California can burn, but climate change is now a matter of opinion, not science

  • Robert Delaney says the environment was a neglected issue in the US midterm elections, even as wildfires devastate lives and property in California
  • With misinformation spreading easily via social media, scientific findings no longer carry as much weight with the public as in the past
PUBLISHED : Tuesday, 13 November, 2018, 1:03am
UPDATED : Tuesday, 13 November, 2018, 2:42am

The wildfires that have killed more than two dozen people in California produced an appropriate backdrop for the US midterm elections. True to form, US President Donald Trump lashed out about the fires, blaming them on firefighters and political foes as the death toll continues to mount. 

With the Democrats taking control of the House of Representatives and the Republicans strengthening their hold on the Senate, Americans of both political persuasions could find reason to feel comfort and vindication.

Democrats, in particular, might surmise that Trumpism has reached its limits. Many of America’s moderate Republicans had had enough of the virulent anti-immigration messaging spewed as the party’s main strategy in key races.

The party might have at least cut their losses in the House by focusing on strong economic growth, spurred by their cuts in taxes and regulations, which the traditional Republican base and a large swathe of centrist Democrats approve of.

Concerns about health care, social security and other social benefits also figured prominently into the political ads and debates before the polling stations opened on November 6.

One issue largely absent from the discourse that fuelled the pitched political battles of the midterms was the environment, astonishing considering that, just weeks earlier, the Intergovernmental Panel on Climate Change (IPCC) released a dire warning.

Watch: Death toll rises as California battles wildfires

The IPCC’s most recent report said some of the worst effects of climate change, including uncontrollable wildfires, coastal flooding, food shortages and a mass die-off of coral reefs, could come to pass as soon as 2040 if human greenhouse gas emissions continue at current levels. The IPCC’s analysis showed that scientists may have been underestimating the severity of the world’s present climate trajectory.

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That this crisis isn’t a priority for American voters is very bad news for the world, and the reasons for this apathy are as disturbing as the environmental scenarios laid out by the IPCC.

Simply put, objectively verifiable facts, such as the data IPCC scientists use to reach their conclusions, no longer carry as much weight with the general public.

When 19th-century scientists discovered that germs were responsible for the infections that killed so many people undergoing surgery, doctors made sterile operating environments mandatory. No one questioned the need to make these changes because the new imperative was rooted in science.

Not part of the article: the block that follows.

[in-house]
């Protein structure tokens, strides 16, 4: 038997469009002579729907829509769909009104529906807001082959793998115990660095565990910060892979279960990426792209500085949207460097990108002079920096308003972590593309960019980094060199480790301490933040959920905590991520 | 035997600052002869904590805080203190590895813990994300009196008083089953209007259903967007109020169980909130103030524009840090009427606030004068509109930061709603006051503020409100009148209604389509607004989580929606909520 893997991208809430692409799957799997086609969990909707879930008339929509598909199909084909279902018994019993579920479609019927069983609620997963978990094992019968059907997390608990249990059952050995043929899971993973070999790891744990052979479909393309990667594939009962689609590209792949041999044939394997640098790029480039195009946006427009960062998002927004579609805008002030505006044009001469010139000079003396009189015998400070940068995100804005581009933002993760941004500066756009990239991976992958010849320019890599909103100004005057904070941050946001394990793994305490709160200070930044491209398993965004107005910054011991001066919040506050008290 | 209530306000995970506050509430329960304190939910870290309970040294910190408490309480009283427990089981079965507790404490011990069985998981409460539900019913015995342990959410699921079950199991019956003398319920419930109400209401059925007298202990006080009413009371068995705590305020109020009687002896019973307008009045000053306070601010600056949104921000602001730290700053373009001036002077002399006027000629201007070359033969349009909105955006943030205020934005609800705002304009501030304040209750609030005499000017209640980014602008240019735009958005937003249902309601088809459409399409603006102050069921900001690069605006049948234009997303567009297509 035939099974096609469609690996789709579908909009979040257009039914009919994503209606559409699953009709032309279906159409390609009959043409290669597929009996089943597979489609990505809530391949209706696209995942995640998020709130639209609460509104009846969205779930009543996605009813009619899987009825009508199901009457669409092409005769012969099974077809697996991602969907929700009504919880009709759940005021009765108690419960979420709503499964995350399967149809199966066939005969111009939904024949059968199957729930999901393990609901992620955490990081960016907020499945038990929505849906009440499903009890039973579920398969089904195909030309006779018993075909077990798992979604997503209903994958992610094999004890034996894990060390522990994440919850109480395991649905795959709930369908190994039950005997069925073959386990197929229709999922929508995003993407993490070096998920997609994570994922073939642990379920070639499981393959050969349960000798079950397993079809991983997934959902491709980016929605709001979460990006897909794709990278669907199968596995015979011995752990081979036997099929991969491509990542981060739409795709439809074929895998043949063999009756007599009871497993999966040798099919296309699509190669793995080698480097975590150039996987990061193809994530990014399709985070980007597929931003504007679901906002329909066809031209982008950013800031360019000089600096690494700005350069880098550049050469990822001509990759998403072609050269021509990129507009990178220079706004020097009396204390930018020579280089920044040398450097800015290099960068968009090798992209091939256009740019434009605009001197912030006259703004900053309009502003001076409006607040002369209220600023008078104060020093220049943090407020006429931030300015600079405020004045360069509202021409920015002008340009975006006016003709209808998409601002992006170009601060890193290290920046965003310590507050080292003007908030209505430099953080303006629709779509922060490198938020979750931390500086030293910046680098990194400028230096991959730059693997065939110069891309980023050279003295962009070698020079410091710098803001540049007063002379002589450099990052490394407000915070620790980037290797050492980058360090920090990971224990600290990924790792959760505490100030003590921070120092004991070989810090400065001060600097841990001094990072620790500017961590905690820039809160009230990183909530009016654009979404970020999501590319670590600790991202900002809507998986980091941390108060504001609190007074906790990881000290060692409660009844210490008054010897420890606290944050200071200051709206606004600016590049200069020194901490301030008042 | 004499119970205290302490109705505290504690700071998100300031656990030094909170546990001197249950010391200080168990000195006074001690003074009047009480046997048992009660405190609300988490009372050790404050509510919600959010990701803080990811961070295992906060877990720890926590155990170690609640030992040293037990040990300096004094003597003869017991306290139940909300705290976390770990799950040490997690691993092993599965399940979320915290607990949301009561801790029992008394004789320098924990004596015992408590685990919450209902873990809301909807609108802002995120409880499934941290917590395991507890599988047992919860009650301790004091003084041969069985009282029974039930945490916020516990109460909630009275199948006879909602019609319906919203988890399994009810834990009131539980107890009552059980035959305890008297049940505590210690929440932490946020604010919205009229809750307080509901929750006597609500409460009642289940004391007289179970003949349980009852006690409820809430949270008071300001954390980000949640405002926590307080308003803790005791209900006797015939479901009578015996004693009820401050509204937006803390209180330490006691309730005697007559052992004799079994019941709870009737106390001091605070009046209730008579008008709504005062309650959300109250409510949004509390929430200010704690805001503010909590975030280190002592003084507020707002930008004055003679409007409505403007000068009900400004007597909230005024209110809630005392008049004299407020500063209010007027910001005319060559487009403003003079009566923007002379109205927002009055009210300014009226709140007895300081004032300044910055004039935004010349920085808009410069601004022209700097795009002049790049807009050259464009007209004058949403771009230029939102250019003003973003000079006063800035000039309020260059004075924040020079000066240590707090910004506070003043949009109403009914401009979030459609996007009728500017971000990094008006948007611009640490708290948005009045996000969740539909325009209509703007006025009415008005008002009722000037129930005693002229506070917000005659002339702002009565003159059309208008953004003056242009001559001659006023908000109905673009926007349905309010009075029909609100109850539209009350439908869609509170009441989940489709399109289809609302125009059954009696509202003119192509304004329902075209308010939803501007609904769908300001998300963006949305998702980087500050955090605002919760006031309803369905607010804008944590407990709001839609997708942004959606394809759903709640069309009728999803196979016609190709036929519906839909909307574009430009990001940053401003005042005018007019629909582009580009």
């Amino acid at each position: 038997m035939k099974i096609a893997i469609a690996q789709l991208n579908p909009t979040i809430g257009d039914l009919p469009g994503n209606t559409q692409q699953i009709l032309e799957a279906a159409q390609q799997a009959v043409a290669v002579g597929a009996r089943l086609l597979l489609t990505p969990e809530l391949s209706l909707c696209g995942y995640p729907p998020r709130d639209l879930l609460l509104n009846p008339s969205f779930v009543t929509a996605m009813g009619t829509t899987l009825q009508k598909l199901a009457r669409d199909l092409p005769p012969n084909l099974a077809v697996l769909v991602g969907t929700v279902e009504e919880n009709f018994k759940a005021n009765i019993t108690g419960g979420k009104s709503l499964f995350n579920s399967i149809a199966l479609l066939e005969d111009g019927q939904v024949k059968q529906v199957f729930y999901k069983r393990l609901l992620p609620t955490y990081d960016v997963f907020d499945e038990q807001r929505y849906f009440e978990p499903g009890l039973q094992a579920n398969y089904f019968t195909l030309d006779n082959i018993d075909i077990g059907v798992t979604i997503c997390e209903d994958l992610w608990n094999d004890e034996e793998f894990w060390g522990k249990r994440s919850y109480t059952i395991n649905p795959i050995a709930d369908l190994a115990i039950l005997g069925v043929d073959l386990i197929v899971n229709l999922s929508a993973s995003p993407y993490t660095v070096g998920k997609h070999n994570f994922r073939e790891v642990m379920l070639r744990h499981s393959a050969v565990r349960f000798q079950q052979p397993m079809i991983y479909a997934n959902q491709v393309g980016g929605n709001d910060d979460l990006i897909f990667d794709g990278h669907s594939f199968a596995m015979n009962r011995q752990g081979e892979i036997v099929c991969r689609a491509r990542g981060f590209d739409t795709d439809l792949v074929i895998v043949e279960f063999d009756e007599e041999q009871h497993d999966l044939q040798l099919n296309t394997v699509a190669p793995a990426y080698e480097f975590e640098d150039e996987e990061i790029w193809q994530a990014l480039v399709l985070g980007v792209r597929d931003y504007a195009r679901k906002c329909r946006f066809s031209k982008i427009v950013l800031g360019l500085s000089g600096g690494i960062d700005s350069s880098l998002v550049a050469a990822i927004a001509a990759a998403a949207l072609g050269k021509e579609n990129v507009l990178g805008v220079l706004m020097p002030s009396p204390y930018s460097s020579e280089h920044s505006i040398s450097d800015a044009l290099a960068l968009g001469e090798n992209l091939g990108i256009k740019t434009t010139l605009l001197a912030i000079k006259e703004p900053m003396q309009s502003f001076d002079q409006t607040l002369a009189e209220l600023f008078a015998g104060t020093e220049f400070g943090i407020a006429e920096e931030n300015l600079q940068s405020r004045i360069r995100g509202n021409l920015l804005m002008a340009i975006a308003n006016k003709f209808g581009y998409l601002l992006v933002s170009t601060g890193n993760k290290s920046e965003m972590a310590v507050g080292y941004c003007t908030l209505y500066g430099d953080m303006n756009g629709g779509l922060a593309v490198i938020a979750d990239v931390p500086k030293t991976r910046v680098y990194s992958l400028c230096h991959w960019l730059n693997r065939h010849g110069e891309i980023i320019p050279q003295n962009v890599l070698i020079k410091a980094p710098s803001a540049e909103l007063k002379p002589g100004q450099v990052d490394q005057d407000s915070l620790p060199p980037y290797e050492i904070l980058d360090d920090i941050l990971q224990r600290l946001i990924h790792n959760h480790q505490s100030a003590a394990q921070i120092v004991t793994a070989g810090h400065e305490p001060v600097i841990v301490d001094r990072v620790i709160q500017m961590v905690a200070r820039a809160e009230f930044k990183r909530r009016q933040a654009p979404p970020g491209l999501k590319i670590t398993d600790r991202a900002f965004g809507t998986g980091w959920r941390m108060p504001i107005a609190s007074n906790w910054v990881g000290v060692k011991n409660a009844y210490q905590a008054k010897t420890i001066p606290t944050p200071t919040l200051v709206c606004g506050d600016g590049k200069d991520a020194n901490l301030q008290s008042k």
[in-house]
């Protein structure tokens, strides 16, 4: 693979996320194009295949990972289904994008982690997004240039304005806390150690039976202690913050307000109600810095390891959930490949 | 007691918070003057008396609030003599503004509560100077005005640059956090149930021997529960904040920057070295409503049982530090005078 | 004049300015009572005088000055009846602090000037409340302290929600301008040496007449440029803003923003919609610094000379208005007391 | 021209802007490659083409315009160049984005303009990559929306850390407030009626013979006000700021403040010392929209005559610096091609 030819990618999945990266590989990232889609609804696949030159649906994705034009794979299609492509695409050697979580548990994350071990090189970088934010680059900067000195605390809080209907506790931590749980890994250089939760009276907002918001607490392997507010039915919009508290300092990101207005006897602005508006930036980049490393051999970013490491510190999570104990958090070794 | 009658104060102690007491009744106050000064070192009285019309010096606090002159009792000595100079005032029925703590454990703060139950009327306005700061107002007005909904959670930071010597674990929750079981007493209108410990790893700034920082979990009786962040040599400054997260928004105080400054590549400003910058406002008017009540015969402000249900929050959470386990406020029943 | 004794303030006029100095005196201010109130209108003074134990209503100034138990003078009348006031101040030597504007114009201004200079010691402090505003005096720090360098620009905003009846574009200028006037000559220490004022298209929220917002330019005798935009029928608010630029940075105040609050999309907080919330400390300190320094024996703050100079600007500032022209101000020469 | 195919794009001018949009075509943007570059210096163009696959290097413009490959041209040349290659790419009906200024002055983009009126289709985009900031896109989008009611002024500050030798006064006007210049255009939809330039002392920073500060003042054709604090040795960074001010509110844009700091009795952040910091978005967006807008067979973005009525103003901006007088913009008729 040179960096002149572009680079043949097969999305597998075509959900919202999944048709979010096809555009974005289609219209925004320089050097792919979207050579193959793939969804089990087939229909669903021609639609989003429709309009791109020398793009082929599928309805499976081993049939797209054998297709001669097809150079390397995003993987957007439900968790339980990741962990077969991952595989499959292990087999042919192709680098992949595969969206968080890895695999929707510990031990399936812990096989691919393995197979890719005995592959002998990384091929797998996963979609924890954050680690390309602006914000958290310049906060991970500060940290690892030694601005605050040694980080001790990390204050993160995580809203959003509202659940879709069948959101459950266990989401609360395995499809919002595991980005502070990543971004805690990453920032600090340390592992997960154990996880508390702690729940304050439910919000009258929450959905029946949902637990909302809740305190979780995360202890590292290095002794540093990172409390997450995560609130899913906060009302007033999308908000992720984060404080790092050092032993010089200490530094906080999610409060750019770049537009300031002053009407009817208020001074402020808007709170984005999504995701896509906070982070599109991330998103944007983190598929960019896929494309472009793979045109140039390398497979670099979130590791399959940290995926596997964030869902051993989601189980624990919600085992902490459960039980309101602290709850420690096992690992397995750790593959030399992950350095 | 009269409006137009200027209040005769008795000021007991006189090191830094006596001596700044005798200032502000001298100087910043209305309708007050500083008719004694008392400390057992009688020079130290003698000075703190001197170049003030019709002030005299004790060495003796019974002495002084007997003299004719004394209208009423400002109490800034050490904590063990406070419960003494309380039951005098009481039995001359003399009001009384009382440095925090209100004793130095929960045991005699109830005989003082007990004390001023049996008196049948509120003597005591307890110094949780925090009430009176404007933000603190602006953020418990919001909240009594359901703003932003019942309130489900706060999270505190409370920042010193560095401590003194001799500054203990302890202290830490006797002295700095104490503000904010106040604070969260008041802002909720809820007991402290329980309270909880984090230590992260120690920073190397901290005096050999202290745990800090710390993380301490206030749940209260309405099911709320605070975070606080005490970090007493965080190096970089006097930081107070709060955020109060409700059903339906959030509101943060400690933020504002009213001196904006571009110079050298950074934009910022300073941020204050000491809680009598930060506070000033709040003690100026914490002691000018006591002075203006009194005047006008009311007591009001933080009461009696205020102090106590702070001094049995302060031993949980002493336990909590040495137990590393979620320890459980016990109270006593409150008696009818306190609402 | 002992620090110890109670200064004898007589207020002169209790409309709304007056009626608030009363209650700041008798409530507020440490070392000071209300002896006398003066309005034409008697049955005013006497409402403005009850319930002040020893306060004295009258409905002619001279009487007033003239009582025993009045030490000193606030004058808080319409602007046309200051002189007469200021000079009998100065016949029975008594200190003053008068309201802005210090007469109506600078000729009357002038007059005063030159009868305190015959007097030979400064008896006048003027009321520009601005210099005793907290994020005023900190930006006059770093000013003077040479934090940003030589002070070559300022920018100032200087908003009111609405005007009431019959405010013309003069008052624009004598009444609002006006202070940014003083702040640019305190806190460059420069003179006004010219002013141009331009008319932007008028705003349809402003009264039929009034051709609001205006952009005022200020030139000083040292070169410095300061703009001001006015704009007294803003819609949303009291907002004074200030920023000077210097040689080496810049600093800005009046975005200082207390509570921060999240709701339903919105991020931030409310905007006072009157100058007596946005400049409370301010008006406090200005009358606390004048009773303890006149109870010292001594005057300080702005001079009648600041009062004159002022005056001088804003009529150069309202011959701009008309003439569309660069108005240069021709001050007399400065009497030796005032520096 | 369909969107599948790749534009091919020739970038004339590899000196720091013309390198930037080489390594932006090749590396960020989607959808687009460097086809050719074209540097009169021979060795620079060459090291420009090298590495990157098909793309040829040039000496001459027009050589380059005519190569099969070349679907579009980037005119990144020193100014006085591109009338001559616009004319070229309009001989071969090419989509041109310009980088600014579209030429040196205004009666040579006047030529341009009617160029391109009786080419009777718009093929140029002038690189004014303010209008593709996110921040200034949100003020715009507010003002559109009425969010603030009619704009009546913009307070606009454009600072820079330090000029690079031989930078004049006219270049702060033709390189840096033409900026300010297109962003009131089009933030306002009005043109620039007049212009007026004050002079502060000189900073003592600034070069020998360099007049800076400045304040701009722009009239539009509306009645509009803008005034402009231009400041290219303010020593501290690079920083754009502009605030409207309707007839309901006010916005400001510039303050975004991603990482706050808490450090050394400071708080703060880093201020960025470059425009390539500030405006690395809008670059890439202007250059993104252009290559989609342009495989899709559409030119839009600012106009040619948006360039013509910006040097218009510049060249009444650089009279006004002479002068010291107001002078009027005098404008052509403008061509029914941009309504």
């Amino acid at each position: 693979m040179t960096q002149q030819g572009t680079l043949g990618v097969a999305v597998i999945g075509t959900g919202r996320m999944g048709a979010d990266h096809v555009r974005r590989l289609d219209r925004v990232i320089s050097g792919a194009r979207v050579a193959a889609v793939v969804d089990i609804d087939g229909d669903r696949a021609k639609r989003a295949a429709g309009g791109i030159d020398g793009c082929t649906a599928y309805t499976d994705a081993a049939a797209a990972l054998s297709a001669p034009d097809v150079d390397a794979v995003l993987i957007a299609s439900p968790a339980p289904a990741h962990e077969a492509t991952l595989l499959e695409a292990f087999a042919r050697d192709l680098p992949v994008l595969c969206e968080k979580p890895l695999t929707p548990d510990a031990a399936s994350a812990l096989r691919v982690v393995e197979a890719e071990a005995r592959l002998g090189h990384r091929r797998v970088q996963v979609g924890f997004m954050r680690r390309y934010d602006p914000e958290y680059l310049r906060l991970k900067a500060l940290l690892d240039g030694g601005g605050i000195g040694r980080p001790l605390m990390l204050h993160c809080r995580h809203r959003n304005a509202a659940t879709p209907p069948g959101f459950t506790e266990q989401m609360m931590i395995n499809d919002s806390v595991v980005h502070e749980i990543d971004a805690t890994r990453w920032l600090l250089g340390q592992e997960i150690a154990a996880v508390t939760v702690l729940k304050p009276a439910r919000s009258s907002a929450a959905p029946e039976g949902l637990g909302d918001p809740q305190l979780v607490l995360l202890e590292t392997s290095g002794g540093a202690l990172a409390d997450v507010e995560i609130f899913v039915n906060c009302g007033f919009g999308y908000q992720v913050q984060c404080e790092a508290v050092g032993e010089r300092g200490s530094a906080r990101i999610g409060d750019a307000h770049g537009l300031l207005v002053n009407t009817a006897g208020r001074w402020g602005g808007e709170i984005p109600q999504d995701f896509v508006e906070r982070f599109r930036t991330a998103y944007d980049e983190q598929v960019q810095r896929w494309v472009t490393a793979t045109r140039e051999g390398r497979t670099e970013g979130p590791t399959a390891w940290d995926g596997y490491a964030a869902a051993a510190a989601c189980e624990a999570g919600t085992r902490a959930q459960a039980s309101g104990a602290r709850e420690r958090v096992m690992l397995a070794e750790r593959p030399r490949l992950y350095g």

When scientists discovered an indisputable link between smoking and lung cancer in the 1970s, the tobacco industry faced strict regulations and taxes meant to reduce the prevalence of the habit.

A few years later, after scientists showed a link between chlorofluorocarbons (CFCs) in the atmosphere and damage to the Earth’s ozone layer, governments stepped in again, this time working together to ban CFCs.

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In recent years, however, science is no longer the province of scientists. The field has been commandeered by politicians working in concert with corporate interests.

The most egregious example is how the fossil fuel industry has worked to undermine the work of the IPCC. Fossil fuel magnates Charles and David Koch and other parties trying to undo initiatives meant to address climate change had other factors working in their favour.

The social media explosion created countless channels and platforms for this group to spread misinformation. In this environment, groups with an agenda can reach millions with dangerous blends of opinion and fact in a way that was impossible when the vast majority of voters got their information from a relatively small number of media outlets.

Suddenly, the influence of peer-reviewed science, delivered via news outlets where fact-checking and editing is standard practice, was diminished.

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Foes of environmental regulations had another, less tangible, factor working in their favour.

Social media has also served to make Americans, and everyone else for that matter, more status-conscious than ever, and corporations have perfected the art of making us think we need faster cars, better clothes, fancier homes and more exotic vacation plans.

In the meantime, the worst wildfires in California’s history have continued to burn there, a situation that science tells us has more to do with the hydrocarbons humans send into the atmosphere than mismanagement of forests.

Fortunately, Trump and his Republicans have spurred faster economic growth, which will allow Americans to speed away from the wildfires in nicer cars.

Robert Delaney is the Post's US bureau chief, based in New York